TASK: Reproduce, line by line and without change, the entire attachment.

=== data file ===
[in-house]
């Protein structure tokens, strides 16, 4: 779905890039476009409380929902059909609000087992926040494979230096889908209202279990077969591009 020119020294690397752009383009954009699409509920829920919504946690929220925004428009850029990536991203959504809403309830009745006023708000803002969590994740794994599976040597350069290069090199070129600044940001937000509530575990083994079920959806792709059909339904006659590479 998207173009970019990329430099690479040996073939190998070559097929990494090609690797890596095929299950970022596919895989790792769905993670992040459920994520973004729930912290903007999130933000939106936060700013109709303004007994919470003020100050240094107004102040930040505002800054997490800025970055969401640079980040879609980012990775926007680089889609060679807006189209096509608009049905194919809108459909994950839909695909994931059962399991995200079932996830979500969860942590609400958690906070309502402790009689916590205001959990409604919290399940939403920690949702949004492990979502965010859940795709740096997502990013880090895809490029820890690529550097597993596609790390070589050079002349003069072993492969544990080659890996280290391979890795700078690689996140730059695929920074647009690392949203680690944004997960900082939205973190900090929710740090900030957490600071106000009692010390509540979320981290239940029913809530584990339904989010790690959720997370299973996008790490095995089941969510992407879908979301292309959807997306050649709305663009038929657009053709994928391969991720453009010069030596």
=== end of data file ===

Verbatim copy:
[in-house]
């Protein structure tokens, strides 16, 4: 779905890039476009409380929902059909609000087992926040494979230096889908209202279990077969591009 020119020294690397752009383009954009699409509920829920919504946690929220925004428009850029990536991203959504809403309830009745006023708000803002969590994740794994599976040597350069290069090199070129600044940001937000509530575990083994079920959806792709059909339904006659590479 998207173009970019990329430099690479040996073939190998070559097929990494090609690797890596095929299950970022596919895989790792769905993670992040459920994520973004729930912290903007999130933000939106936060700013109709303004007994919470003020100050240094107004102040930040505002800054997490800025970055969401640079980040879609980012990775926007680089889609060679807006189209096509608009049905194919809108459909994950839909695909994931059962399991995200079932996830979500969860942590609400958690906070309502402790009689916590205001959990409604919290399940939403920690949702949004492990979502965010859940795709740096997502990013880090895809490029820890690529550097597993596609790390070589050079002349003069072993492969544990080659890996280290391979890795700078690689996140730059695929920074647009690392949203680690944004997960900082939205973190900090929710740090900030957490600071106000009692010390509540979320981290239940029913809530584990339904989010790690959720997370299973996008790490095995089941969510992407879908979301292309959807997306050649709305663009038929657009053709994928391969991720453009010069030596």